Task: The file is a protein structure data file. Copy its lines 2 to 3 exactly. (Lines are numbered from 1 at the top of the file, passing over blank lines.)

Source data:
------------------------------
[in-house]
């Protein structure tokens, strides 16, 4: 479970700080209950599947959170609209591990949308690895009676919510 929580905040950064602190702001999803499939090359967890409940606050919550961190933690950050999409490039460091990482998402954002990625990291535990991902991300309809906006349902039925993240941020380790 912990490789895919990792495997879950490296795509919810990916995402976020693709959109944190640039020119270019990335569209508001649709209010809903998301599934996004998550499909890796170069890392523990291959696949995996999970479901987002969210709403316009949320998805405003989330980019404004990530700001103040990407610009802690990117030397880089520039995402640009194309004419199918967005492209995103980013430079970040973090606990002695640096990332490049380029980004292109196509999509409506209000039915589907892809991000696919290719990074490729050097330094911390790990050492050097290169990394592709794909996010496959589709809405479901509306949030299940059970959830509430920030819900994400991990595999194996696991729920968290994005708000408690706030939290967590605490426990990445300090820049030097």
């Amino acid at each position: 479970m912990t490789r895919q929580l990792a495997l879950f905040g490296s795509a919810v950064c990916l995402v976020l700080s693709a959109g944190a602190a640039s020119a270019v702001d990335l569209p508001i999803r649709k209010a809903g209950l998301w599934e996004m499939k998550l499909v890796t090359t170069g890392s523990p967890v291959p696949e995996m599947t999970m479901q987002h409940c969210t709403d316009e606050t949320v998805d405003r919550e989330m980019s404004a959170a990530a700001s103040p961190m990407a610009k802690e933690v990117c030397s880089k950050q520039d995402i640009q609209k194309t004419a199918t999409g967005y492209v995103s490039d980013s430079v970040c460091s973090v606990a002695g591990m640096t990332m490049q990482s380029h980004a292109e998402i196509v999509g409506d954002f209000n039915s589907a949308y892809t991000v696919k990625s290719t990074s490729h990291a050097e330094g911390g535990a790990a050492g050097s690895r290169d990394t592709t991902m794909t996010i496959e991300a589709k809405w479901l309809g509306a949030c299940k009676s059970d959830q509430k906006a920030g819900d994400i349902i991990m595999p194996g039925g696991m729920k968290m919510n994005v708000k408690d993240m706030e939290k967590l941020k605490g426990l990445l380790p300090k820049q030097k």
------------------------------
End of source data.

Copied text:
């Protein structure tokens, strides 16, 4: 479970700080209950599947959170609209591990949308690895009676919510 929580905040950064602190702001999803499939090359967890409940606050919550961190933690950050999409490039460091990482998402954002990625990291535990991902991300309809906006349902039925993240941020380790 912990490789895919990792495997879950490296795509919810990916995402976020693709959109944190640039020119270019990335569209508001649709209010809903998301599934996004998550499909890796170069890392523990291959696949995996999970479901987002969210709403316009949320998805405003989330980019404004990530700001103040990407610009802690990117030397880089520039995402640009194309004419199918967005492209995103980013430079970040973090606990002695640096990332490049380029980004292109196509999509409506209000039915589907892809991000696919290719990074490729050097330094911390790990050492050097290169990394592709794909996010496959589709809405479901509306949030299940059970959830509430920030819900994400991990595999194996696991729920968290994005708000408690706030939290967590605490426990990445300090820049030097």
């Amino acid at each position: 479970m912990t490789r895919q929580l990792a495997l879950f905040g490296s795509a919810v950064c990916l995402v976020l700080s693709a959109g944190a602190a640039s020119a270019v702001d990335l569209p508001i999803r649709k209010a809903g209950l998301w599934e996004m499939k998550l499909v890796t090359t170069g890392s523990p967890v291959p696949e995996m599947t999970m479901q987002h409940c969210t709403d316009e606050t949320v998805d405003r919550e989330m980019s404004a959170a990530a700001s103040p961190m990407a610009k802690e933690v990117c030397s880089k950050q520039d995402i640009q609209k194309t004419a199918t999409g967005y492209v995103s490039d980013s430079v970040c460091s973090v606990a002695g591990m640096t990332m490049q990482s380029h980004a292109e998402i196509v999509g409506d954002f209000n039915s589907a949308y892809t991000v696919k990625s290719t990074s490729h990291a050097e330094g911390g535990a790990a050492g050097s690895r290169d990394t592709t991902m794909t996010i496959e991300a589709k809405w479901l309809g509306a949030c299940k009676s059970d959830q509430k906006a920030g819900d994400i349902i991990m595999p194996g039925g696991m729920k968290m919510n994005v708000k408690d993240m706030e939290k967590l941020k605490g426990l990445l380790p300090k820049q030097k």